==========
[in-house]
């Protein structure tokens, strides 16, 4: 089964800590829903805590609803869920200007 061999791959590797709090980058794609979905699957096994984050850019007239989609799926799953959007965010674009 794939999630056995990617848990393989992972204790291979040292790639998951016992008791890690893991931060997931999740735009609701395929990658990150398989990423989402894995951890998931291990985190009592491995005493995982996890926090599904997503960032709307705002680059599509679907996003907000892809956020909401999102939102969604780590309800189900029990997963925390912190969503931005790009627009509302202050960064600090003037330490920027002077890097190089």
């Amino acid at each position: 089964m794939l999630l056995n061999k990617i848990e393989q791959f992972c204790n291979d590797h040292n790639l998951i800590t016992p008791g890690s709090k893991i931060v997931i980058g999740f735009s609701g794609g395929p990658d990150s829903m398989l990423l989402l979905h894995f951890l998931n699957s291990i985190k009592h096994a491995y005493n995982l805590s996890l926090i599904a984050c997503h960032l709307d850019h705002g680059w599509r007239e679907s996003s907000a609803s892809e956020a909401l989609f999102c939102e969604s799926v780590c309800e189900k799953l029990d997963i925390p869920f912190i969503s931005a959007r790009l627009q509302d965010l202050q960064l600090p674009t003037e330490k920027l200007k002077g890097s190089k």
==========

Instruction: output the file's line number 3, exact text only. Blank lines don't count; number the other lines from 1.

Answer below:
């Amino acid at each position: 089964m794939l999630l056995n061999k990617i848990e393989q791959f992972c204790n291979d590797h040292n790639l998951i800590t016992p008791g890690s709090k893991i931060v997931i980058g999740f735009s609701g794609g395929p990658d990150s829903m398989l990423l989402l979905h894995f951890l998931n699957s291990i985190k009592h096994a491995y005493n995982l805590s996890l926090i599904a984050c997503h960032l709307d850019h705002g680059w599509r007239e679907s996003s907000a609803s892809e956020a909401l989609f999102c939102e969604s799926v780590c309800e189900k799953l029990d997963i925390p869920f912190i969503s931005a959007r790009l627009q509302d965010l202050q960064l600090p674009t003037e330490k920027l200007k002077g890097s190089k």